Here are some snippets of our chat, where he shares secrets about his creative process and staying true to his indie roots while “doing whatever I can … to be more of a success career-wise and financially.” You can read the rest here.
PM: When does the process for creating a new album begin?
KURT: I’m always creating — at least writing. One thing ricochets off the other. There comes a time where you’ve accumulated a bunch of songs and it’s time to make a new record. Then you go out on the road and perform it. That music takes on a life of its own, because you play it differently every night.
PM: Sounds like you find most of your inspiration on the road.
KURT: Not necessarily. The stuff I write on the road is more universal. There are other times, like when I visit my parents — they live in the suburbs, but compared to where I live in Northern Liberties, it’s like the country. There, I can tap into playing acoustic or banjo in their backyard. Then there’s when I’m in the studio, coming close to a deadline. I feel like some of my best work comes out of that, when all of a sudden you can fill in any blanks, music-wise or lyric-wise, on the fly, because you have your mojo going. Read more »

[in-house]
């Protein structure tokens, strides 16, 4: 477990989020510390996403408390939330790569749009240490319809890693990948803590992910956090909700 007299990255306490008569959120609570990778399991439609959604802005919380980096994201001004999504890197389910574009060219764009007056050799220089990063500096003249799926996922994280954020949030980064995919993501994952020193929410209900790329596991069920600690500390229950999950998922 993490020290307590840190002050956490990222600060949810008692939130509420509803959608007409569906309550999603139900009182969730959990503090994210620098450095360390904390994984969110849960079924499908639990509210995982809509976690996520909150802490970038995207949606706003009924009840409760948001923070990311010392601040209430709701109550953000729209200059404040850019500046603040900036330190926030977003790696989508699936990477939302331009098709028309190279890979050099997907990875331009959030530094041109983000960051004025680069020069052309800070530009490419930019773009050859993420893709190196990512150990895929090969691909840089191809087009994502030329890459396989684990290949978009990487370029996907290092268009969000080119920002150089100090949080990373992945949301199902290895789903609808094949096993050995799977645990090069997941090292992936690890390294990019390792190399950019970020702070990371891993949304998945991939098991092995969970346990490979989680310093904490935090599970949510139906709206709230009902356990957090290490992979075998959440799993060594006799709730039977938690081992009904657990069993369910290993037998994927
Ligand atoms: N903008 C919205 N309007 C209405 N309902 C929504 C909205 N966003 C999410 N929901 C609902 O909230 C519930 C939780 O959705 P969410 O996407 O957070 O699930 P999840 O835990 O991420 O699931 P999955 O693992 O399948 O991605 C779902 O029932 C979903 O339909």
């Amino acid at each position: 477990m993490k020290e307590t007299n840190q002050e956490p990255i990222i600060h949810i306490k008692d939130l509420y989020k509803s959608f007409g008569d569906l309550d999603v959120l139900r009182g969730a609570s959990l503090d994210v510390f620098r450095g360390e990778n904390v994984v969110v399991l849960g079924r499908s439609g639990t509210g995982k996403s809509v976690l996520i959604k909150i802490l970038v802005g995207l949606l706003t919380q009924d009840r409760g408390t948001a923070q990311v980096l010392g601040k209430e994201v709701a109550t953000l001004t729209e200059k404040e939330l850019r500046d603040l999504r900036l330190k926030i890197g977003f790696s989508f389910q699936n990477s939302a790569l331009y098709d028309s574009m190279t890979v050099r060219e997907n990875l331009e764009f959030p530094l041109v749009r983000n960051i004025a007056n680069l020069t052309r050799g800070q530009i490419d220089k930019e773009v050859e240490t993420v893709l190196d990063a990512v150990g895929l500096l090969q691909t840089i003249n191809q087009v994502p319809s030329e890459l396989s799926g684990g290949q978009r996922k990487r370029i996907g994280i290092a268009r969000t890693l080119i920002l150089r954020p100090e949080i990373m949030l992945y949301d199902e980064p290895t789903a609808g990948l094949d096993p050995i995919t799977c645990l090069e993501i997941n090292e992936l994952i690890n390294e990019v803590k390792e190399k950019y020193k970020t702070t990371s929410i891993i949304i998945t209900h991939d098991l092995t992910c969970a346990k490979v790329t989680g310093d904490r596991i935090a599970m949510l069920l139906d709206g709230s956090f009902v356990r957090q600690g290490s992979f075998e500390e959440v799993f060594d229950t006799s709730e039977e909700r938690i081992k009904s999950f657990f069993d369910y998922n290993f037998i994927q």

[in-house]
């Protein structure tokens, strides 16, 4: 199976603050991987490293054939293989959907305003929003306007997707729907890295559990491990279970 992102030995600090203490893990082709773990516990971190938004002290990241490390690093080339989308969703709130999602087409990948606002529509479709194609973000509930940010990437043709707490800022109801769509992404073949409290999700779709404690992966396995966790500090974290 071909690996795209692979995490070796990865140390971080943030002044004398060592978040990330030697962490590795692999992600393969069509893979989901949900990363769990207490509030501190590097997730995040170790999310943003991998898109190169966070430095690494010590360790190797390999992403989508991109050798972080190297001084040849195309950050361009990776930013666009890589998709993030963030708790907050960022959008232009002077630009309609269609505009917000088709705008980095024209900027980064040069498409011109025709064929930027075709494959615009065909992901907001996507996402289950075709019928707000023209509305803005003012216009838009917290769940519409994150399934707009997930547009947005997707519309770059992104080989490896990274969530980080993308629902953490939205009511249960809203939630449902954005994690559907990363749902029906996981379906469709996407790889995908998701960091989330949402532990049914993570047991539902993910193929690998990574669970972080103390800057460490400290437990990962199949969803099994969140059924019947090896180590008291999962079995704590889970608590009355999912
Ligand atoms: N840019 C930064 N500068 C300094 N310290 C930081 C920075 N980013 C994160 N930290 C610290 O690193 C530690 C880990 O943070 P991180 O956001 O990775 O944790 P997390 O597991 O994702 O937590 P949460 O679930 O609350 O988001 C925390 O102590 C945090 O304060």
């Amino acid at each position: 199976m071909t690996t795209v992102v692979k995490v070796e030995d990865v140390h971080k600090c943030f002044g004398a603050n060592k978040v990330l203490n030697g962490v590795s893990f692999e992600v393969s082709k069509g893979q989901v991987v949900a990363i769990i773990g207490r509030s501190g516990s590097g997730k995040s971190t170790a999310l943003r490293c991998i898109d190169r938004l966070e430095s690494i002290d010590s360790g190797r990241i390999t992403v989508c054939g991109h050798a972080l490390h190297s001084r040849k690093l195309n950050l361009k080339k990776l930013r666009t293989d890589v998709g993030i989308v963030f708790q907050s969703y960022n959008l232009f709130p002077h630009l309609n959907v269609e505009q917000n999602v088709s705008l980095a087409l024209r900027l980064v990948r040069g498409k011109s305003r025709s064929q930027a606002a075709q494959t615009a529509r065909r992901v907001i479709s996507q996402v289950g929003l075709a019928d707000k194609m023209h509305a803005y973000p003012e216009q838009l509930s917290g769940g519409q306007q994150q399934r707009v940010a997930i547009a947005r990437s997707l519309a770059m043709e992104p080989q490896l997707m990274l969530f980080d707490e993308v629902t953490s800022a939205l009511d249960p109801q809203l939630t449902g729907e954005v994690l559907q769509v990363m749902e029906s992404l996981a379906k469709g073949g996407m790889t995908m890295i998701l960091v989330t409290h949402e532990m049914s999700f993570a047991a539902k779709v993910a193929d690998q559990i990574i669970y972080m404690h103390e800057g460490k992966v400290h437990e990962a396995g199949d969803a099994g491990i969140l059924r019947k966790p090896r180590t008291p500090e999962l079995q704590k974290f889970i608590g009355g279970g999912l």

When you hear out singer-songwriter Jo Stones make some sweet love to a keyboard, you know the guy has got talent: The Philly Gayborhood favorite recently released his first single, “The Letter,” on iTunes, and will be spooking out listeners this Halloween at a free noontime concert at LOVE Park. We threw Jo some rapid-fire questions about his music, his performances, and his guilty pleasures. Read more »